Hi I had posted the same post 2 days ago but I am posting it again because of my bad handwriting. I apologize to the man who wanted to read my post.

I am not familiar with the tool which is used in this site. So I use another tool to write my solution.

I don't know whether my solution is right so I wanted verify it.

Moreover, I am not able to calculate the integral in the last line which is about $dx'dy'dz'$, please let me know how I can proceed to the next step.

here is my solution


To evaluate the integral of interest, we have

$$\begin{align} \frac{1}{(2\pi)^3}\int_{R^3}\frac{e^{i\vec k\cdot (\vec r-\vec r')}}{k^2}d^3\vec k&=\frac{1}{(2\pi)^3}\int_0^{2\pi}\int_0^\infty \int_0^\pi \frac{e^{i\vec k\cdot (\vec r-\vec r')}}{k^2} \,k^2\,\sin (\theta)\,d\theta\,dk\,d\phi \tag 1\\\\ &=\frac{1}{(2\pi)^2}\int_0^\infty \int_0^\pi e^{i k|\vec r-\vec r'|\cos(\theta)}\,\sin (\theta)\,d\theta\,dk\tag 2\\\\ &=\frac{1}{(2\pi)^2}\int_0^\infty 2\frac{\sin(k|\vec r-\vec r'|)}{k|\vec r-\vec r'|}\,dk \tag 3\\\\ &=\frac{1}{4\pi |\vec r-\vec r'|}\tag 4 \end{align}$$


In arriving at $(1)$ we use a spherical coordinate system $(k,\theta,\phi)$ in $\vec k$-space. Note that $d^3\vec k=k^2\,\sin(\theta)\,d\theta\,dk\,d\phi$

In going from $(1)$ to $(2)$, we rotate our $\vec k$ coordinate system so that the polar axis aligns with $\vec r-\vec r'$. Then, $\vec k\cdot (\vec r-\vec r')=k|\vec r-\vec r'|\cos(\theta)$. Noting that the integrand is independent of $\phi$, we carry out the integration over $\phi$ to produce a factor of $2\pi$.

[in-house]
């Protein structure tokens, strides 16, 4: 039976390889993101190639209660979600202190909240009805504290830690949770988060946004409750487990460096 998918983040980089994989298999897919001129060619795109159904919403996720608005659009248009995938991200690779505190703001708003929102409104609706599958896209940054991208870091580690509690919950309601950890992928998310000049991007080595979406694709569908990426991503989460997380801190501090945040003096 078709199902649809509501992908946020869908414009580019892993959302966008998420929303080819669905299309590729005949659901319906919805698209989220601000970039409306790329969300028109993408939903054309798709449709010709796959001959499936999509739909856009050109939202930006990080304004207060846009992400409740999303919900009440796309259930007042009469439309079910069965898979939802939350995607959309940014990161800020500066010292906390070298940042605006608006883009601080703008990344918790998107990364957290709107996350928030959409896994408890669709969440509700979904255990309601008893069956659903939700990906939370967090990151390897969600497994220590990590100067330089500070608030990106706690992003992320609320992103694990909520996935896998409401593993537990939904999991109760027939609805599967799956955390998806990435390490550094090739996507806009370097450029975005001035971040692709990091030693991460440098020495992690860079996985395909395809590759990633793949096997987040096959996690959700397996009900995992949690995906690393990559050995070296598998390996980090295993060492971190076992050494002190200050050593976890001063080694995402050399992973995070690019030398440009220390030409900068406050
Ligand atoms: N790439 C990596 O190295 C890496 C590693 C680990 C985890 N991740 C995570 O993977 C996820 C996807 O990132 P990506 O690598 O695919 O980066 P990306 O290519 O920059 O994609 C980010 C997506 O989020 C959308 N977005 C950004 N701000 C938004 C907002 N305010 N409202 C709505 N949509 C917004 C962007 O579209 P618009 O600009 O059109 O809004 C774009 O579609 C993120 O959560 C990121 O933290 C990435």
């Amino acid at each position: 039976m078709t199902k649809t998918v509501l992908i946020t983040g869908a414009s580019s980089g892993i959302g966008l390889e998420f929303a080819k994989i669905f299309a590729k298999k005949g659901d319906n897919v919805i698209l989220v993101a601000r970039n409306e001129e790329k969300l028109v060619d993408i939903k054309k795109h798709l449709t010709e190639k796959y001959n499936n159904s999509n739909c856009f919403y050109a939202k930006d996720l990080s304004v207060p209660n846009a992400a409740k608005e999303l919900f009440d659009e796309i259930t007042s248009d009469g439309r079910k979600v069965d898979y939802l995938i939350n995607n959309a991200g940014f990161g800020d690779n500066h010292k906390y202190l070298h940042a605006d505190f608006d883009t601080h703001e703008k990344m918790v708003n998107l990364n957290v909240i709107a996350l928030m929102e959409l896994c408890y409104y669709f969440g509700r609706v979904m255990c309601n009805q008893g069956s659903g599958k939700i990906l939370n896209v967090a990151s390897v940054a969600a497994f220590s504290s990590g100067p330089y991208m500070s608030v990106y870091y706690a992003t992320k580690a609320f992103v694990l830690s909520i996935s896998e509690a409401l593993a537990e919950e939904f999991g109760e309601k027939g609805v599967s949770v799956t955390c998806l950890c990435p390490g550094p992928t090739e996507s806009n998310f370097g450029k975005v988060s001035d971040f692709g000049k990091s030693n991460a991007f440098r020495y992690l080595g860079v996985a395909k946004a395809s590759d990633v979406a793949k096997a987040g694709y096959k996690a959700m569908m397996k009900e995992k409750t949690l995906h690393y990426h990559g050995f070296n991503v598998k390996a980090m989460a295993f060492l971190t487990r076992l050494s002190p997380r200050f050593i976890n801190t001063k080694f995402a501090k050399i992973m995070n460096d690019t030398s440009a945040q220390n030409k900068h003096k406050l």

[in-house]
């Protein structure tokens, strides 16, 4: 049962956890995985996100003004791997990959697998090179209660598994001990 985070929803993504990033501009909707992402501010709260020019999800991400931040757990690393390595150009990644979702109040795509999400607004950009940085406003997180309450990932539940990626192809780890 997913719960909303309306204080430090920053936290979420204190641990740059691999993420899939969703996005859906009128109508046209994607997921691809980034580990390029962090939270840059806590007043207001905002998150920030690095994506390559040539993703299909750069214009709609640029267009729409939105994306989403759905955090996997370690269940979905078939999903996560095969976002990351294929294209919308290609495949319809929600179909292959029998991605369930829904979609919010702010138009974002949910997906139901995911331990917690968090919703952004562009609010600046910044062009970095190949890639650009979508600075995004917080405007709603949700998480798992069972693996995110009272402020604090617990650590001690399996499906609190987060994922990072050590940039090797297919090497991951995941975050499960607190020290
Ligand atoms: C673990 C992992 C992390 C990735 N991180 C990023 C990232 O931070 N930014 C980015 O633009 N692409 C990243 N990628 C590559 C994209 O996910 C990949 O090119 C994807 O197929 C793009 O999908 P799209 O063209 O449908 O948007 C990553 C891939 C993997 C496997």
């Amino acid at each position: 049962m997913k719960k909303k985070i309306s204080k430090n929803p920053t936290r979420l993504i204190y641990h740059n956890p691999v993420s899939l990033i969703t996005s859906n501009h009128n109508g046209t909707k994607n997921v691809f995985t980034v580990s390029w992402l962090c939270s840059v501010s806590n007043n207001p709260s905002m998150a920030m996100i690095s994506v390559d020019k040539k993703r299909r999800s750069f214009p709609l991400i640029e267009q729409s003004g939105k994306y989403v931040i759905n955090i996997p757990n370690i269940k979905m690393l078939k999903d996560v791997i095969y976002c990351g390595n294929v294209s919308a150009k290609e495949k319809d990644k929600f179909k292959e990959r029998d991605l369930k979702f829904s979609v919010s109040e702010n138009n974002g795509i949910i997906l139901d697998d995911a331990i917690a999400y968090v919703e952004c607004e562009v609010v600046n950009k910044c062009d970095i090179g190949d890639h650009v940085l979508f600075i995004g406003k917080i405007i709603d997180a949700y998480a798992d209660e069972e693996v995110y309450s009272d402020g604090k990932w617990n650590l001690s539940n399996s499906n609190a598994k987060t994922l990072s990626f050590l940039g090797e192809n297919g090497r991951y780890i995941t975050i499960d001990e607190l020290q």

In going from $(2)$ to $(3)$, we carry out the integration over $\theta$.

In going from $(3)$ to $(4)$, we made use of the result for the Sine Integral$\int_0^\infty \frac{sin(kR)}{kR}\,dk=\frac{\pi}{2R}$.

Had we chosen to carry out the integral in $(2)$ in the reverse order we would write

$$\begin{align} \frac{1}{(2\pi)^2}\int_0^\infty \int_0^\pi e^{i k|\vec r-\vec r'|\cos(\theta)}\,\sin (\theta)\,d\theta\,dk&=\lim_{L\to \infty}\frac{1}{(2\pi)^2}\int_0^L \int_0^\pi e^{i k|\vec r-\vec r'|\cos(\theta)}\,\sin (\theta)\,d\theta\,dk\\\\ &=\lim_{L\to \infty}\frac{1}{(2\pi)^2}\int_0^\pi \int_0^L e^{i k|\vec r-\vec r'|\cos(\theta)}\,\sin (\theta)\,dk\,d\theta\\\\ &=\lim_{L\to \infty}\frac{1}{(2\pi)^2}\int_0^\pi \frac{e^{i|\vec r-\vec r'|L\cos(\theta)}-1}{i|\vec r-\vec r'|\cos(\theta)}\,\sin(\theta)\,d\theta\\\\ &=\lim_{L\to \infty}\frac{1}{(2\pi)^2}\int_{-1}^1 \frac{e^{i|\vec r-\vec r'|L\,x}-1}{i|\vec r-\vec r'|\,x}\,dx\\\\ &=\lim_{L\to \infty}\frac{1}{(2\pi)^2}\int_{-1}^1 \frac{\sin(|\vec r-\vec r'|L\,x)}{|\vec r-\vec r'|\,x}\,dx\\\\ &=\frac{1}{(2\pi)^2}\frac{1}{|\vec r-\vec r'|}\int_{-\infty}^\infty \frac{\sin(x)}{x}\,dx\\\\ &=\frac{1}{4\pi |\vec r-\vec r'|} \end{align}$$

as expected!

  • $\begingroup$ @DKL Thank you for the best vote. Just FYI ... you can also give a vote up to questions you post. ;-)) - Mark $\endgroup$ – Mark Viola Mar 16 '16 at 23:13

Your Answer

By clicking “Post Your Answer”, you agree to our terms of service, privacy policy and cookie policy

Not the answer you're looking for? Browse other questions tagged or ask your own question.